I had two managers. One of them was a guy named Chuck, who as I mentioned earlier was a Ranger-qualified paratrooper. After Desert Shield looked likely, he went back to school to avoid getting drafted. He was replaced by Tina, a spritely middle-aged woman with many children, and a mouth like a sailor. Tina had problems sometimes convincing men-folk that she knew anything about knives, not because she wasn't knowledgable, but for the simple fact she was female. We also had a district manager named Pat, who I last heard in now Vice President of the company. The end of my career there was just as interesting as the beginning. I don't live in a world where many people play practical jokes. I love hearing about them, reading about them, but I have not pulled off many of my own, and haven't had many pulled on me. The last elaborate practical joke played was at the end of the my cutlery-selling carrer, and the repercussions were stronger than I had ever imagined. Towards the end of this wonderful job, we had this manager at another store named Steve. Steve was a nice enough guy, but he wasn't very bright (his most famous moment occurred when he demanded to become a manager and be paid $13,000 a year. They were going to pay him $17K, but... oh well, sure! they thought), and had a slight problem with arrogance. One of his assistants was a good friend of mine named Beth, and she was "amused" at times with her boss. She one day wished aloud to me that someone could prove how gullible he really was, and put him in his place. I probably wouldn't have taken the challenge, but a friend of mine and his brother came in from Texas. This friend's name is Neal, and he'd been my best friend since grammar school (and still pretty much is), and taught me a lot about humor and self-respect. We had been talking about jokes on the subway, and a plan that I had in mind earlier came to light. We were going to be near Steve's store, and I thought it might be a funny idea to send in Neal to ask for an impossible product. Then we'd send in his brother Glen. Then I would come in, and see if Steve had fallen for it. Simple, yet I had no idea how Beth's description of her boss was not an exaggeration.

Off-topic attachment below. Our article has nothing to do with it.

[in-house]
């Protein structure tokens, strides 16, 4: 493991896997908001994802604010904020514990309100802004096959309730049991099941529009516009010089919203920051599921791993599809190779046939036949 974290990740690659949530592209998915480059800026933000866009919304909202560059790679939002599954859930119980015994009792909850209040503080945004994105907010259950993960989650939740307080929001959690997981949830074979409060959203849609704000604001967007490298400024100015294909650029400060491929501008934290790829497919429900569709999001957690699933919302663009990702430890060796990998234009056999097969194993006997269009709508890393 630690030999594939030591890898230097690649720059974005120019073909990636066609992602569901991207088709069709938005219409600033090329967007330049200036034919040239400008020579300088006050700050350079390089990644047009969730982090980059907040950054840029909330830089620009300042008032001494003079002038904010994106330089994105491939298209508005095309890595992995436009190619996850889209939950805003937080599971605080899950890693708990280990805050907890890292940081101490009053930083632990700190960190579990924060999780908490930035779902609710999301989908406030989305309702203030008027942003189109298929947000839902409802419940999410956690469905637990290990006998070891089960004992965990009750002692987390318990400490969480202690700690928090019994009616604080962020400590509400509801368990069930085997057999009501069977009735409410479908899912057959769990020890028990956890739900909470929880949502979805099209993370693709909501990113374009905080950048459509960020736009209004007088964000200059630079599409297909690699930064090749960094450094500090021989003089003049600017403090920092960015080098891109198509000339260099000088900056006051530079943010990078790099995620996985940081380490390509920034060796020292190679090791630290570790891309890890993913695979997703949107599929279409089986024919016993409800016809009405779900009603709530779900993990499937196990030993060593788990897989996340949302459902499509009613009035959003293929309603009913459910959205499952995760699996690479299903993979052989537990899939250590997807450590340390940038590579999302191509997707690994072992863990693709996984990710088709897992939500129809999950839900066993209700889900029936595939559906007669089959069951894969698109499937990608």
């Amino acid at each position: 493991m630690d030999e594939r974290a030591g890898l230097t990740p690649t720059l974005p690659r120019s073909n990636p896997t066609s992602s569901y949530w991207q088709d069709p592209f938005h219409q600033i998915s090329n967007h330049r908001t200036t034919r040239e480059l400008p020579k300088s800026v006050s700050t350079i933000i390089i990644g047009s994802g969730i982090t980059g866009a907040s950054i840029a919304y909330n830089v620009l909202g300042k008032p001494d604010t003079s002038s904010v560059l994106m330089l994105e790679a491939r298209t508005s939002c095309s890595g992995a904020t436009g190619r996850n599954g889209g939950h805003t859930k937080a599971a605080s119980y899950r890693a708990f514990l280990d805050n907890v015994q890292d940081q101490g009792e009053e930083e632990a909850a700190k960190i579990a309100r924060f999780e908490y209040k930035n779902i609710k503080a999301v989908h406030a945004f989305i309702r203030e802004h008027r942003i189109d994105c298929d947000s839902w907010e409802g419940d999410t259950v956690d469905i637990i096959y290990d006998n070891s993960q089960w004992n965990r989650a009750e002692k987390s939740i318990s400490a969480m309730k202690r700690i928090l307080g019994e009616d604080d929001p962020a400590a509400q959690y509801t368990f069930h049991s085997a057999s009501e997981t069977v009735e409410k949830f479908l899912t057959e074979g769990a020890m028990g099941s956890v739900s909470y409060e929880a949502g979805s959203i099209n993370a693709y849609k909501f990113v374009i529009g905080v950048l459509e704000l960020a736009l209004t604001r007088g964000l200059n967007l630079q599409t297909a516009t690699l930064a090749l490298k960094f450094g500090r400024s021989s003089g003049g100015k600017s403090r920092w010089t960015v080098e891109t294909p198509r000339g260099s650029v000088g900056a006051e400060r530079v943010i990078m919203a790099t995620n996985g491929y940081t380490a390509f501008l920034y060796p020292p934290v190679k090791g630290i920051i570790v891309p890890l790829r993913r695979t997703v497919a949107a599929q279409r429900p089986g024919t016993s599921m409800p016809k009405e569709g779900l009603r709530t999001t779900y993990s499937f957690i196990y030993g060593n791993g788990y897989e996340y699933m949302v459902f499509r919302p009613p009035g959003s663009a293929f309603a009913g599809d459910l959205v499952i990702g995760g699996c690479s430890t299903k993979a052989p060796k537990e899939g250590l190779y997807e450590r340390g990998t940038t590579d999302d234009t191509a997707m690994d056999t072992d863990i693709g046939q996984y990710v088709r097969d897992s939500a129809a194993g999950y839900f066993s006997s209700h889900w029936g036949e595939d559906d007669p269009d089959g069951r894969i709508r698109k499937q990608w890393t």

The product that I made up was a Heinkel's Knife Serrator. For those of you not in the knife industry know how, the gist of this gullibility test was that: